Subtle color scheme

Clean, elegant and simple shapes so characteristic of Scandinavian design are perfectly complemented by a subtle color scheme. The common use of pure white and pastel tones is rooted in the very environment of Scandinavia – during long and dark winters, subtle details in these bright colors manage to bring a touch of light, without standing out too much from the general idea of your interior design. While it can also be obtained in vivid colors, maybe more suitable for some modern interior design styles, the originals were always produced in subtle and natural colors to further emphasize the minimalistic aesthetic of Scandinavian mid-century design.

A sense of ambience

While Scandinavian style is certainly best-known for elegant and stylish furniture, many of the designers following this design philosophy also excelled in designing sophisticated lamps and lighting solutions. Big names such as Alvar Aalto or Poul Henningsen perfectly understood the way in which lighting influences the mood of a room, creating a unique and specific ambience. In pursuit of glare-free light, these designers produced numerous stylish, yet highly functional lamps that will perfectly enhance the décor of any room, playfully setting the mood.

Elegance from simplicity

Chairs, lamps, sofas, interior décor – no matter what endeavor these designers undertook, clean geometry always played a dominant role. Parallel forms, straight edges and elegant and precise silhouettes replaced the clutter and unnecessary details so characteristic for baroque-style furniture that preceded Scandinavian mid-century design.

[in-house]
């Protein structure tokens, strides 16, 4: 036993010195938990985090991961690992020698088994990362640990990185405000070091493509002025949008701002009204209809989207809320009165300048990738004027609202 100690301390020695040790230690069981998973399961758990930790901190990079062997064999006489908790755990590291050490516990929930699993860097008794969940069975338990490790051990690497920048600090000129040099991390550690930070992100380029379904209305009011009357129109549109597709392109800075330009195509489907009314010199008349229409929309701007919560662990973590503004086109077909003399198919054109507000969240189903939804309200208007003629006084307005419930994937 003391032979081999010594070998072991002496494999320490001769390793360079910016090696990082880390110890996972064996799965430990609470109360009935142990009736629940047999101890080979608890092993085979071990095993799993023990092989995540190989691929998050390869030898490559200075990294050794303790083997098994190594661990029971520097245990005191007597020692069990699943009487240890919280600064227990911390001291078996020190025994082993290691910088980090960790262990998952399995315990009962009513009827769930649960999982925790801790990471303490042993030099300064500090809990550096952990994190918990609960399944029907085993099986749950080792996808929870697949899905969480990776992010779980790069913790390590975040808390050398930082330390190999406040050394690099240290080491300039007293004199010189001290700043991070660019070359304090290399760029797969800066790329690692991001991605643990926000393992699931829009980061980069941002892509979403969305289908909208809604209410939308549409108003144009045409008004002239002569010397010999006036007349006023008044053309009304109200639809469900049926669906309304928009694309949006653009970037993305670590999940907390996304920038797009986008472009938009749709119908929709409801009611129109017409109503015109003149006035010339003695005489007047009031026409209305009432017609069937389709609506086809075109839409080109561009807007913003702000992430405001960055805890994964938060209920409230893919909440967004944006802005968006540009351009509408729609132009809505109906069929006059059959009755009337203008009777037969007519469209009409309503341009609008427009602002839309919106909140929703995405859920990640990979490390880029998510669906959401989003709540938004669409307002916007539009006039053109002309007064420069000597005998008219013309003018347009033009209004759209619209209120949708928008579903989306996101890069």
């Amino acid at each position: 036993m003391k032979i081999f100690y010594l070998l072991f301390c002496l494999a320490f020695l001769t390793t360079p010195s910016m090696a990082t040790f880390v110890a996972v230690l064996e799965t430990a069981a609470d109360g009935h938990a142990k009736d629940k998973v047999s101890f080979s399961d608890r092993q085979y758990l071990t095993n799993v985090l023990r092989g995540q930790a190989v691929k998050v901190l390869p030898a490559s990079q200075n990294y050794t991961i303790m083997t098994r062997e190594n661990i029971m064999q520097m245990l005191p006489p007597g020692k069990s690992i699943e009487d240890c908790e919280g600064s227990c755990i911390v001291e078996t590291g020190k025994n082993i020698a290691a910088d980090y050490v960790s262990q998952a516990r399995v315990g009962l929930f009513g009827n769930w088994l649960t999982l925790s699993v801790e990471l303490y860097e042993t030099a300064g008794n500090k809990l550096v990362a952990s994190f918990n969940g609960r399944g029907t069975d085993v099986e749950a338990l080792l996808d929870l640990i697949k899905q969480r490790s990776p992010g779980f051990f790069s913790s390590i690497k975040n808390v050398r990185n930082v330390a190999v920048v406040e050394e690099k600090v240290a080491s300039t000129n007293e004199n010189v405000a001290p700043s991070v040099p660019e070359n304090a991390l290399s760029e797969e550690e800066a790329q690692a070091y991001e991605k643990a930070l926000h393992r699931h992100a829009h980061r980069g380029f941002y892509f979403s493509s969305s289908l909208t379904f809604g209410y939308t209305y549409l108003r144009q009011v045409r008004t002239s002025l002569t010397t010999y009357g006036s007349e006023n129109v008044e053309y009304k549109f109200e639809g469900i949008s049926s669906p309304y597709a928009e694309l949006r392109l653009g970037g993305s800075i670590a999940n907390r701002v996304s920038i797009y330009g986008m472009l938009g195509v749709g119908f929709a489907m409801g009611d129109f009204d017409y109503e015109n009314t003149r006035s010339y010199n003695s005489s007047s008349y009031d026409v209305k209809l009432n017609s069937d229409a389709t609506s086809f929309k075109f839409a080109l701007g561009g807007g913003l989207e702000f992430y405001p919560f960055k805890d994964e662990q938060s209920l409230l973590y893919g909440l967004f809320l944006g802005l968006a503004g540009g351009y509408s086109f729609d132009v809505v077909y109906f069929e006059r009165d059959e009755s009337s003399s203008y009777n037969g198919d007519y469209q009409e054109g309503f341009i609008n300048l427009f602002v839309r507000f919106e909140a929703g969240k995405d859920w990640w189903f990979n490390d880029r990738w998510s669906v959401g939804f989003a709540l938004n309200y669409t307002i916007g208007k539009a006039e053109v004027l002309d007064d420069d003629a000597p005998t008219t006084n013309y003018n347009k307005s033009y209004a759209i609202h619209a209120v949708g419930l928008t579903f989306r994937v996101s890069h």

But, don’t let the seeming simplicity of organic shapes fool you – the complexity of Scandinavian design as well as demanding manufacturing process behind them are subtly hidden by what appears like formal simplicity. Underneath it are precise angles, thoroughly thought-out joinery processes and days of careful planning. The final result is Scandinavian design as we know it today – clear, simple and minimal, but always balanced, stable and highly functional.

Democratization of the market

But, Scandinavian mid-century design didn’t influence just stylistic approaches and choice of materials – among the legacy of this design movement is the increased democratization of the market. In other words, Scandinavian design just wouldn’t be what it is today if it weren’t for its accessibility. By employing state of the art production techniques of the day, designers associated with the movement managed to combine high-quality with low cost, making these exquisite designs available for all and not just the selected few. Today, we continue this legacy by further pushing the limits of industrial production, without ever compromising on quality or style.

Functionality and versatility

While formal and aesthetic aspects are certainly what made Scandinavian style so popular in the first place, the function and purpose play just as important role according to this design philosophy. All pieces considered to be exemplary of Scandinavian designs are versatile, comfortable and sturdy enough to last for years. When this design movement first began to emerge, these traits were directly related to the demands of the Scandinavian home of the time. Eventually, as the Scandinavian design conquered the world, they became a common trait of all furniture build to last.